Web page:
Cancer cells start out as normal body cells, but they begin to grow out of control usually because of abnormal gene expression. Cells of the immune system are also susceptible to becoming different types of cancer cells such as leukemias and lymphomas. The immune system plays a major role in limiting the development of cancer cells, often before these cells have a chance to grow. Since the immune system responds to the environmental factors it encounters on the basis of discrimination between self and non-self, some cancer cells escape the immune system’s surveillance mechanism because the cells outer appearance (proteins and other molecules expressed on their surface) look normal, even though profound changes have occurred on the inside. In this way, these abnormal cells grow and multiply without triggering an immune response.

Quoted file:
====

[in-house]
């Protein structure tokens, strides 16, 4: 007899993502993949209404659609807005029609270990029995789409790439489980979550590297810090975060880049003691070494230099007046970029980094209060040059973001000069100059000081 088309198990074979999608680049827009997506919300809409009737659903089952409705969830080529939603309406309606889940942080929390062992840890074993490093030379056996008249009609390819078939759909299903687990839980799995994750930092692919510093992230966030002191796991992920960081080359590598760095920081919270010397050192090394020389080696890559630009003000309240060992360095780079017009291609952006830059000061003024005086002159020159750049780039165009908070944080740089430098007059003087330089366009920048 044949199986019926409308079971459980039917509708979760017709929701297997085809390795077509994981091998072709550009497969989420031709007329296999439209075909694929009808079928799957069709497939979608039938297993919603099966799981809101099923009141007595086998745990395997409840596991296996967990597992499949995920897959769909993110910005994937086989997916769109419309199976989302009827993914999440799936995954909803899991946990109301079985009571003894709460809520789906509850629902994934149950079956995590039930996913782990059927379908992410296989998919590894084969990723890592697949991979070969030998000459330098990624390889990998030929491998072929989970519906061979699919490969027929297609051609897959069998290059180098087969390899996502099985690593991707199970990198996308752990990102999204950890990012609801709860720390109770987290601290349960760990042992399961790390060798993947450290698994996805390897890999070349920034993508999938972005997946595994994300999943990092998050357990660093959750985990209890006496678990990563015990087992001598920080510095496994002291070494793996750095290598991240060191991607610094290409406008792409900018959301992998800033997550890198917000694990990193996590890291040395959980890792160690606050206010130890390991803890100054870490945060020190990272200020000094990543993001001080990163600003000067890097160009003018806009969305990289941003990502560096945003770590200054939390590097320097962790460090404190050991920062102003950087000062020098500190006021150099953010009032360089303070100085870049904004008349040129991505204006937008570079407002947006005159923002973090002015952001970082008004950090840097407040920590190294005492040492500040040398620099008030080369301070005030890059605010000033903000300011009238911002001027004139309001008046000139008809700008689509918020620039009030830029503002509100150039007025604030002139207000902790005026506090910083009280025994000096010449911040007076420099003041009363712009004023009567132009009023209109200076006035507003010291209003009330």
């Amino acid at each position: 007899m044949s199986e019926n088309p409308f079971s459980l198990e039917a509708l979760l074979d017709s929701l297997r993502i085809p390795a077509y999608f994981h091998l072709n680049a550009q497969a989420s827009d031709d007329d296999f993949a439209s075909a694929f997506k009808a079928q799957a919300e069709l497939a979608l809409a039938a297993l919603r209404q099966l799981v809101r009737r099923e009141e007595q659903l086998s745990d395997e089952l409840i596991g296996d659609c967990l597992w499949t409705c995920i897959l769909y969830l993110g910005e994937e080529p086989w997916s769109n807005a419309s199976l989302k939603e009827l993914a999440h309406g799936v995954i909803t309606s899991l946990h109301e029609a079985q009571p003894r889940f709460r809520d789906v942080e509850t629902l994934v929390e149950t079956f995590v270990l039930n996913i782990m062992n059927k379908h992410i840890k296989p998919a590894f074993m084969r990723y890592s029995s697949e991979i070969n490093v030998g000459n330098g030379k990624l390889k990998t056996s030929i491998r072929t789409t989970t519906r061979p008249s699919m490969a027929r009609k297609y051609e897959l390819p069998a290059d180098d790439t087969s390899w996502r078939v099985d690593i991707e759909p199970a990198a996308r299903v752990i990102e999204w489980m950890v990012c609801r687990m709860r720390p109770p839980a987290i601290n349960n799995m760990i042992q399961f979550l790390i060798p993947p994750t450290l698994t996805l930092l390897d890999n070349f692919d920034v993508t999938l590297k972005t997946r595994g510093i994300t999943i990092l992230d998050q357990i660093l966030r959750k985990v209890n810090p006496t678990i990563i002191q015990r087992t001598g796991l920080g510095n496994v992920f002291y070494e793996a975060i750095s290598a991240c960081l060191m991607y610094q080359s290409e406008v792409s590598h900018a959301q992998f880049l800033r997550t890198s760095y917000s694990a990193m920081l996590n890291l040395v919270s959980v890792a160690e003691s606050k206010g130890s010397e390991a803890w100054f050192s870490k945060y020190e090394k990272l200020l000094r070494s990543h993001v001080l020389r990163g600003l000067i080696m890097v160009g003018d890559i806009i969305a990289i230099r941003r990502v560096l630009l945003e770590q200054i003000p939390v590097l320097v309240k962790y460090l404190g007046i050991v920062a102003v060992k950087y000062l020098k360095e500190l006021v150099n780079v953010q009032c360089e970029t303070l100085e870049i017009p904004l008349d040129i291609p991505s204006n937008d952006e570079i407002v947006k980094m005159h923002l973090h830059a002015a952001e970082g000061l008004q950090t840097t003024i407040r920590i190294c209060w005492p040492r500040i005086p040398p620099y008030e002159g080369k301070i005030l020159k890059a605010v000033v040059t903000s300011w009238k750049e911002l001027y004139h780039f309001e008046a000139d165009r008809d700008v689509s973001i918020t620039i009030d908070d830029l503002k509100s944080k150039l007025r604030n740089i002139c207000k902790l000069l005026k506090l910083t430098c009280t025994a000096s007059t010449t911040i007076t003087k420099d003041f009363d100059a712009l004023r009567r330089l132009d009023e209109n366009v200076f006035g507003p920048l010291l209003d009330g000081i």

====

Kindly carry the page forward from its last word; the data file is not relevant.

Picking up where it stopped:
Scientists have begun to explore novel therapies to combat the different types of cancers that arise. Many of these experimental therapies are termed ‘Immunotherapy’ which is based upon the idea of stimulating the patient's immune system to attack the malignant tumor cells that are responsible for the disease. In spite of the fact that many cancer cells look ‘normal’ to the immune system, many kinds of cancer cells display unusual antigens that are either inappropriate for the cell type and/or its environment, or are only normally present during the organisms' development. The strategy used by scientists is to first identify these abnormal antigens expressed on cancer cells, and then trick the immune system into killing any cell that expresses these antigens.